most other thistles. Phyllaries and seeds remaining in old flower
heads can aid with species identification.
open sites of grasslands, pastures, and agricultural lands, especially
grain fields. Inhabits many soil types. Prolific in areas with
400-600 mm (16-24 in) annual rainfall.
by seeds; woolly and smooth distaff
thistle: Most seeds (achenes) disperse passively near the
parent plant, but some remain in the persistent seed heads. Seed
heads can disperse by animals or machinery. Seeds often mature
with a high rate of dormancy. Dormant seeds appear to require
leaching of germination inhibitors and light to break dormancy.
Rates of dormancy can vary among populations at different locations.
Most seeds germinate after the first fall rains 1-3 years following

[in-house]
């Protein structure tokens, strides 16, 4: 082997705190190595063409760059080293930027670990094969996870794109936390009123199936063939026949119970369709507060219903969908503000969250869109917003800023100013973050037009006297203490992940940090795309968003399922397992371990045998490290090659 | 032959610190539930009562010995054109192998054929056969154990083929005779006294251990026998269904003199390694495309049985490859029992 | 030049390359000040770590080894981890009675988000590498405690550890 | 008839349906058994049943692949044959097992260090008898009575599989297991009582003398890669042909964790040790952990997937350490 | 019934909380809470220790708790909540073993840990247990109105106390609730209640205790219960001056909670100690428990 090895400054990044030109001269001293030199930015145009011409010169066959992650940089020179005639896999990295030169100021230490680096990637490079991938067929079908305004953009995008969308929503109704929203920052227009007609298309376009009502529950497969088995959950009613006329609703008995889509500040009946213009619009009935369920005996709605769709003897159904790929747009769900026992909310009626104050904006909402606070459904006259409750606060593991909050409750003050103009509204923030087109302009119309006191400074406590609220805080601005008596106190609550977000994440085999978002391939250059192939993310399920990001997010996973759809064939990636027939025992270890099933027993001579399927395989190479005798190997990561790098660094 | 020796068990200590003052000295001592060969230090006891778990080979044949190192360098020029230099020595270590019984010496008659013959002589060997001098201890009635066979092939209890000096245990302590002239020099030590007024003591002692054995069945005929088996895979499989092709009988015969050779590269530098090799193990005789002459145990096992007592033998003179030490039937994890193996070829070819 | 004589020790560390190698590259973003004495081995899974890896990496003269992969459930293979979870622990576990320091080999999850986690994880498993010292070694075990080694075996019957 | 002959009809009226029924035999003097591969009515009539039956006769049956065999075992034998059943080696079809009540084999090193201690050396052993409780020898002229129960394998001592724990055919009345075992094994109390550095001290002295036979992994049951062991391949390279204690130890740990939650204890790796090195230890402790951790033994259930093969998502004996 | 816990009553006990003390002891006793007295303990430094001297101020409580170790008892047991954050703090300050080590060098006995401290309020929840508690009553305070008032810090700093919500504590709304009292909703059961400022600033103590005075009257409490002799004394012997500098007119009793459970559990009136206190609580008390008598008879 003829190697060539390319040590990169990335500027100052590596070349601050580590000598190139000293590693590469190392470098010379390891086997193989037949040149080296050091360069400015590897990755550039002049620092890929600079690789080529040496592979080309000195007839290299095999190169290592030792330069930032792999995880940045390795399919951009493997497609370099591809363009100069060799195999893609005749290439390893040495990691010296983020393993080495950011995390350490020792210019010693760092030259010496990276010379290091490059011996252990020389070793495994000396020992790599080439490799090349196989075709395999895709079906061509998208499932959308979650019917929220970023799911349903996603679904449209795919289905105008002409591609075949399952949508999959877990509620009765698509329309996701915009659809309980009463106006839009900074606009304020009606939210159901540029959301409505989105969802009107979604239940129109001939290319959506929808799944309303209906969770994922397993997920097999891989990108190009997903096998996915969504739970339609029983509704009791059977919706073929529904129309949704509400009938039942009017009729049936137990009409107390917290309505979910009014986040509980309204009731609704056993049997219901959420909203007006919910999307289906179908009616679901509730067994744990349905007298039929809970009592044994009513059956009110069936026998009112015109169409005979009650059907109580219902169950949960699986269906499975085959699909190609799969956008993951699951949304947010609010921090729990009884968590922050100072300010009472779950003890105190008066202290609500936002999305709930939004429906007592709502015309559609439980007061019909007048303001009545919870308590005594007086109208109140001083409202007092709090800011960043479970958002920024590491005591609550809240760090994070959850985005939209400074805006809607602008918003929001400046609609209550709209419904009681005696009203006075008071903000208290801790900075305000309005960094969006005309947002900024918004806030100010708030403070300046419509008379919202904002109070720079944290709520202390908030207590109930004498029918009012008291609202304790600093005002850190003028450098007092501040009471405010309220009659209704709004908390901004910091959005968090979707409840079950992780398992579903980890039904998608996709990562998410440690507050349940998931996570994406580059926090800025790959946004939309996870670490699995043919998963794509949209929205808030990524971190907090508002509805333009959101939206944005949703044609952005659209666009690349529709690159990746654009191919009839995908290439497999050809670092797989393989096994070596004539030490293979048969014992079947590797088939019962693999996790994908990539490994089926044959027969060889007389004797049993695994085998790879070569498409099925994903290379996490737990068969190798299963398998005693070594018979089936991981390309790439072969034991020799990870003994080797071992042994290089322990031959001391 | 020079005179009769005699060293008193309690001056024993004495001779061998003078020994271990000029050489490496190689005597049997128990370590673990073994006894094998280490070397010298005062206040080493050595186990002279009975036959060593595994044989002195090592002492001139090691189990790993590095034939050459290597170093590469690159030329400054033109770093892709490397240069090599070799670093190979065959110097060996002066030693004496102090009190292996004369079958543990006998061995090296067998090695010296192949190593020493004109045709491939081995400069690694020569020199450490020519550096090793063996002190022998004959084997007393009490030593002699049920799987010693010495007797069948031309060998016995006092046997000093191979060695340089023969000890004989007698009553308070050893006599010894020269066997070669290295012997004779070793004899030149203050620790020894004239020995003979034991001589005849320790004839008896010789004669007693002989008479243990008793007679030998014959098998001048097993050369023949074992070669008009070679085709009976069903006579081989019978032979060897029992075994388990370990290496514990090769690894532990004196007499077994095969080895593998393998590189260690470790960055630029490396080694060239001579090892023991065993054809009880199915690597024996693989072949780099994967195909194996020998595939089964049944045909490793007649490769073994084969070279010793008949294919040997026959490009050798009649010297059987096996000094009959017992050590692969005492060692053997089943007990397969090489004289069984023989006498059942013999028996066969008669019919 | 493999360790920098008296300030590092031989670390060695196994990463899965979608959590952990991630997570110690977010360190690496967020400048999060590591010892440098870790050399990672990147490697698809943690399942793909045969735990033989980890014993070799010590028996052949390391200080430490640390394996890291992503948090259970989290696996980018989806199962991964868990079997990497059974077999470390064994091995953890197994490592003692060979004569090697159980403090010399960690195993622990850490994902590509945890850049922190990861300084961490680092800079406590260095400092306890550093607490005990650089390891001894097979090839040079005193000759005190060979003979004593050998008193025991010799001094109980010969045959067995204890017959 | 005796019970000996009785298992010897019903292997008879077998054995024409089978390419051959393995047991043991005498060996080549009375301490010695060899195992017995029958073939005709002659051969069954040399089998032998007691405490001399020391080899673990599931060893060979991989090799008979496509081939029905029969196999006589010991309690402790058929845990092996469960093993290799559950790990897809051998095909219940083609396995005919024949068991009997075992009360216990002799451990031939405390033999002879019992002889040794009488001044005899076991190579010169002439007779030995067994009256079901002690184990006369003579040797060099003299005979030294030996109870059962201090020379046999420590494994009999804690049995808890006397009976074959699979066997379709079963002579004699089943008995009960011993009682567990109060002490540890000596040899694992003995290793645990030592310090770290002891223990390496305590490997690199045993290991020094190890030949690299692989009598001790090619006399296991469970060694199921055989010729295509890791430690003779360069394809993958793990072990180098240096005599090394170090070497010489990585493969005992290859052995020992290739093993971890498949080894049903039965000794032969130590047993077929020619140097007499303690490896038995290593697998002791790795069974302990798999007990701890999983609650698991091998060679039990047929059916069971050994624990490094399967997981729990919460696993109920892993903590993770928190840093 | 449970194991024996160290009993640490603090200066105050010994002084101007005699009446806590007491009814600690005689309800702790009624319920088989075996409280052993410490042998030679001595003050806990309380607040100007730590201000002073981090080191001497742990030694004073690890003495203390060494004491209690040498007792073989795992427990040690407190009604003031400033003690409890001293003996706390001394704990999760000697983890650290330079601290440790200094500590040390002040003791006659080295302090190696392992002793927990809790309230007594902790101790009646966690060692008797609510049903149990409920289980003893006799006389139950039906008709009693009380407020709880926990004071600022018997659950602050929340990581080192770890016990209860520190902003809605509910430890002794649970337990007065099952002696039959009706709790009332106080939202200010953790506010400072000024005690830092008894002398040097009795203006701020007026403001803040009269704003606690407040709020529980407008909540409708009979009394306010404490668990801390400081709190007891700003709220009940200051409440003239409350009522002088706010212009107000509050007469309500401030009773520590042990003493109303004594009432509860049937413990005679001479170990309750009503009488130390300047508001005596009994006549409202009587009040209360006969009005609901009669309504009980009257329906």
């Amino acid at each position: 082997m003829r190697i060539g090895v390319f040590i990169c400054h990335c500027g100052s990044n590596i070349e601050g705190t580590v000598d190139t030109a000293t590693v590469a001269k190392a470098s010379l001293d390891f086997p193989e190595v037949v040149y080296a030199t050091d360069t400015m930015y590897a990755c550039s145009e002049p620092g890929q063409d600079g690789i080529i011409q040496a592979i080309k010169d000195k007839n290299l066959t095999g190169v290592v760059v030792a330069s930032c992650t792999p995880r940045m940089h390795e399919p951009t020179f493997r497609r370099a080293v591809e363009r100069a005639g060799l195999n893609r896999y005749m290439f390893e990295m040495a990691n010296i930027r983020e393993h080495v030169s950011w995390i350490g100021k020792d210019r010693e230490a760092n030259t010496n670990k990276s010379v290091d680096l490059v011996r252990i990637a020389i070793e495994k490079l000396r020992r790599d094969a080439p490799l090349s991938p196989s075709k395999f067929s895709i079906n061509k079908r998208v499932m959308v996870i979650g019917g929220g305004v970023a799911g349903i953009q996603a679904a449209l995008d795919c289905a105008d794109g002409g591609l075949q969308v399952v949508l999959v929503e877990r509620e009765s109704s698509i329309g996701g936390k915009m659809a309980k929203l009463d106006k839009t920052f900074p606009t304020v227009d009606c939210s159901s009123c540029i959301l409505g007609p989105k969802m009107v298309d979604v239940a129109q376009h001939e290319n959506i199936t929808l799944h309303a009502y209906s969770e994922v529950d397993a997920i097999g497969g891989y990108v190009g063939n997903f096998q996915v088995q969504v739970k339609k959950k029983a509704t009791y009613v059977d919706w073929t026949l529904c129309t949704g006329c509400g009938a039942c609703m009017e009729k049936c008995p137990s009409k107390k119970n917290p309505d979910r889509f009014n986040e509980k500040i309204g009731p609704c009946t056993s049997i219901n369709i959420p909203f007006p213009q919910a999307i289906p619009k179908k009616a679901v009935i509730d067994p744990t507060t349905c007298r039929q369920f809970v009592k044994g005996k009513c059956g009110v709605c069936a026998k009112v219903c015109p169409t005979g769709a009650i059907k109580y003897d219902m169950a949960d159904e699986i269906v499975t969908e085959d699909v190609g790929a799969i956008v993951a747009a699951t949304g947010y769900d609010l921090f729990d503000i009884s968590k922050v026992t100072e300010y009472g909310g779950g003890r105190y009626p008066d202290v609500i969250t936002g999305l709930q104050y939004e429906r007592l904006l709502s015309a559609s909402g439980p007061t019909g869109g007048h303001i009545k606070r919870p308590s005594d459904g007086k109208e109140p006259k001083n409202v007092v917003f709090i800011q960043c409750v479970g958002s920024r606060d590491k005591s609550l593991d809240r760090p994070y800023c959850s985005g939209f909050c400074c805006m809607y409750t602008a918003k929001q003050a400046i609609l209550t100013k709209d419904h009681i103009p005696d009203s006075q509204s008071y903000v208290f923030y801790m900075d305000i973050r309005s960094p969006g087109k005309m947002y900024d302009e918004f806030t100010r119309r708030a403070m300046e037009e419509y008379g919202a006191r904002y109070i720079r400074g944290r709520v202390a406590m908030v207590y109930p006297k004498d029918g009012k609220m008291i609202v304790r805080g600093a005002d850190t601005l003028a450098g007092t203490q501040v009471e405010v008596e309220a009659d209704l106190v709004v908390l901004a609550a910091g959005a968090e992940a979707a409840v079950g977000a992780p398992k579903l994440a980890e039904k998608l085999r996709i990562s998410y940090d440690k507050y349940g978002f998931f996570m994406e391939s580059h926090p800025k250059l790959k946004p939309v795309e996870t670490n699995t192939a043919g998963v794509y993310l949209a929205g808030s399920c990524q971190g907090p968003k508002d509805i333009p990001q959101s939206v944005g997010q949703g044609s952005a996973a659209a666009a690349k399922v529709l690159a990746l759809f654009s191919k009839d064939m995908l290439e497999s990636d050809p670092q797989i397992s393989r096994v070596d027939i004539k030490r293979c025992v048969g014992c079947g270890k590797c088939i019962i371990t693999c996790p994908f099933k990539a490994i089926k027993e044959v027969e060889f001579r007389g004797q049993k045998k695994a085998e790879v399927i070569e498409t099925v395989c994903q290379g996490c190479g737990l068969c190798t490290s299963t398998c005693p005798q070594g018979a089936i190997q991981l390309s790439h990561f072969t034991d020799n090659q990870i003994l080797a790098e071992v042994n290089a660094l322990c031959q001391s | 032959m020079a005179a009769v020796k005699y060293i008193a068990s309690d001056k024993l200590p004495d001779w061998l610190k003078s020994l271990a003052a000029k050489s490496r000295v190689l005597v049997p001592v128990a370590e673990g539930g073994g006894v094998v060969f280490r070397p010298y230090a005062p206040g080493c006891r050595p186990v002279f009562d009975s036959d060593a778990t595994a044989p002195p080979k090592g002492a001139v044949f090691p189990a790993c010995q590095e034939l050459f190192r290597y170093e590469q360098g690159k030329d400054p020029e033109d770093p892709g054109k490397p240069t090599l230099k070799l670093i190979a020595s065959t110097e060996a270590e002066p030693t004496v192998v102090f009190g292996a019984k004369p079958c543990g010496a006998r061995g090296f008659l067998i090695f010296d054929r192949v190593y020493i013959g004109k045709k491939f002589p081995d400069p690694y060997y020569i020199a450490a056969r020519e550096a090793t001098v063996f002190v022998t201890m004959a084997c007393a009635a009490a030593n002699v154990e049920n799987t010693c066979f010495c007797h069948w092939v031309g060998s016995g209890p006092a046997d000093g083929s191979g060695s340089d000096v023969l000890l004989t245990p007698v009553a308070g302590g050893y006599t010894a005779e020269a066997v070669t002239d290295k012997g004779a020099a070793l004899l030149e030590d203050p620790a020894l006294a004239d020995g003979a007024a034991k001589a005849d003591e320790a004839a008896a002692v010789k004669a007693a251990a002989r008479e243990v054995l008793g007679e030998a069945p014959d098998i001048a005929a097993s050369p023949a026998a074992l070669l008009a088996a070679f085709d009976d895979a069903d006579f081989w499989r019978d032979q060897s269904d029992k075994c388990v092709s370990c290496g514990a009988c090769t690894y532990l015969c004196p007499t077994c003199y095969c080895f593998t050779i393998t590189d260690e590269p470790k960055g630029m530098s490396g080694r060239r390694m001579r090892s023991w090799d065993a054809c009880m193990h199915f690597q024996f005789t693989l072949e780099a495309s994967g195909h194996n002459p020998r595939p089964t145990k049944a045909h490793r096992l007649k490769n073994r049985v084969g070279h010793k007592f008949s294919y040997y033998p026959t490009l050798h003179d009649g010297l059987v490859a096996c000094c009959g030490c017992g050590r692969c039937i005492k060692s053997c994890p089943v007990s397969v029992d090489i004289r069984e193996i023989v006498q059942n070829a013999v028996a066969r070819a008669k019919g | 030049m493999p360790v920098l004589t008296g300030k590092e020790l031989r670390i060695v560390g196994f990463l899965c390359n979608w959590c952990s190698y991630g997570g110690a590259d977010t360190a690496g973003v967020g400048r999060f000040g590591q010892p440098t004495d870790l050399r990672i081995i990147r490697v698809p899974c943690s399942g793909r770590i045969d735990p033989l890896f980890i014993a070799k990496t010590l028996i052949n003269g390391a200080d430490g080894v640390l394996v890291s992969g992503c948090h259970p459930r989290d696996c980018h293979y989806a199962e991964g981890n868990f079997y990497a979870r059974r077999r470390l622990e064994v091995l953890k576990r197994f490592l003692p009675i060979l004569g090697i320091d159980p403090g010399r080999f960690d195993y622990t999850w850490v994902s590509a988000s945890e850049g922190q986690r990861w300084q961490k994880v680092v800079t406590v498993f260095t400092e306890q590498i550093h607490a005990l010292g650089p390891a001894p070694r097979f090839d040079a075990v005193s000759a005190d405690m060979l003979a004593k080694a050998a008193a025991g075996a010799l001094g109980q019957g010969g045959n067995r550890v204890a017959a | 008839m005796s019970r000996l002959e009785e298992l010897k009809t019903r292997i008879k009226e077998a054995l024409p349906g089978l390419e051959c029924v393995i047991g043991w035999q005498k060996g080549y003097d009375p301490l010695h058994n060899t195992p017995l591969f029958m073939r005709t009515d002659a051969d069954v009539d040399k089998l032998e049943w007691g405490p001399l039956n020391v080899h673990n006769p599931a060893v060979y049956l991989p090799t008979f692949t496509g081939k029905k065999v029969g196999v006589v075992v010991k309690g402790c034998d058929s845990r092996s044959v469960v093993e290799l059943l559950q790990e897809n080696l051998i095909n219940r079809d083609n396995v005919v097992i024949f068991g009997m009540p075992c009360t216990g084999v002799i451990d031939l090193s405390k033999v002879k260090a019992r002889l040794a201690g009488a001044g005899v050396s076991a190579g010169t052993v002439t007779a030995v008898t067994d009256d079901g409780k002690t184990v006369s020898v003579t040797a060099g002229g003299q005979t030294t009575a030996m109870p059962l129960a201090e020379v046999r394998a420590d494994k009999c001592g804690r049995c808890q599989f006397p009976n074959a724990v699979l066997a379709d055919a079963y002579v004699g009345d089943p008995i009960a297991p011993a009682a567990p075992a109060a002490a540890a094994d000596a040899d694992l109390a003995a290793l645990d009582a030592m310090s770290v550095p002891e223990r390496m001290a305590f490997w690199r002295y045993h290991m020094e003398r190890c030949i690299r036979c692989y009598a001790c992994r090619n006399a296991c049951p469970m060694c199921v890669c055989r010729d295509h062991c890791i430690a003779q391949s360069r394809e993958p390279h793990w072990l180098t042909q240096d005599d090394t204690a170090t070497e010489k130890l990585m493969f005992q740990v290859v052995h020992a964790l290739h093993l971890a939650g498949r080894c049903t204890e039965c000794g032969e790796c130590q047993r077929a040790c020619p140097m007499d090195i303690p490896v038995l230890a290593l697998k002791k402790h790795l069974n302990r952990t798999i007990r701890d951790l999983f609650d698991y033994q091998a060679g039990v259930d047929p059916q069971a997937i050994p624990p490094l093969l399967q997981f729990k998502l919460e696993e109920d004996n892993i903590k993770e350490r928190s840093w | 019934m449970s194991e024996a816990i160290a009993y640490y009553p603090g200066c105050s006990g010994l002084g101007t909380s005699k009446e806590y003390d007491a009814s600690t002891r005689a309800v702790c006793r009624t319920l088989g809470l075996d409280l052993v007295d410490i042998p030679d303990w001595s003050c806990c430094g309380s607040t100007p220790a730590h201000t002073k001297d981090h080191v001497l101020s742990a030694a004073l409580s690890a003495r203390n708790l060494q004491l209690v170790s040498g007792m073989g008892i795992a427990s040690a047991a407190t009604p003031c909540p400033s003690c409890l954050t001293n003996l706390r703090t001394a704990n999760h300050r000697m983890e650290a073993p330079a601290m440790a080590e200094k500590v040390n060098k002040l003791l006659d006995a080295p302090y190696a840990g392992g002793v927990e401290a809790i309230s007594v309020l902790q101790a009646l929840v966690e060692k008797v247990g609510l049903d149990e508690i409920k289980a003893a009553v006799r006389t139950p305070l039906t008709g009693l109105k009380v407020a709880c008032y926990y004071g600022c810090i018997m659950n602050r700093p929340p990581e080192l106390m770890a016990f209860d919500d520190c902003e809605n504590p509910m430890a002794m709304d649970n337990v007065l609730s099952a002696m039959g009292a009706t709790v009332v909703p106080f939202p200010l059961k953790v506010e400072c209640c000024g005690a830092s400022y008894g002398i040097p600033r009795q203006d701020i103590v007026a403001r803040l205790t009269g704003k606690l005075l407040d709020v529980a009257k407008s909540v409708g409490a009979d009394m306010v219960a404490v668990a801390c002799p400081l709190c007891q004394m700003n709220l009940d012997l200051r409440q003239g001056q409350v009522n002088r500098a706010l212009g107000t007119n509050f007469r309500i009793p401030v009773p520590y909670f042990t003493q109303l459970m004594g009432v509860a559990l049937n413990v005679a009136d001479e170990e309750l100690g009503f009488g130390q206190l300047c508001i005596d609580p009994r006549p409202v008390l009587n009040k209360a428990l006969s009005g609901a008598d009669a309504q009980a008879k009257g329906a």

maturation, but some seed can remain dormant and viable for up
to 8 years under field conditions. Germination of seeds at locations
with low rainfall and temperatures can be slow and drawn out.
Typically, few seeds germinate after midwinter. Seedlings rarely
emerge from soil depths below 5 cm. Optimal emergence occurs at
or just below the soil surface. Seeds are susceptible to predation
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FAVORING/DISCOURAGING SURVIVAL:Mowing just before the formation of flower buds
discourages survival. Mowing earlier can encourage the re-growth
of flowering stems. In plants mowed after flower heads have developed,
seed can mature in cut flower heads left on the ground. Heavy
grazing can encourage survival because livestock selectively graze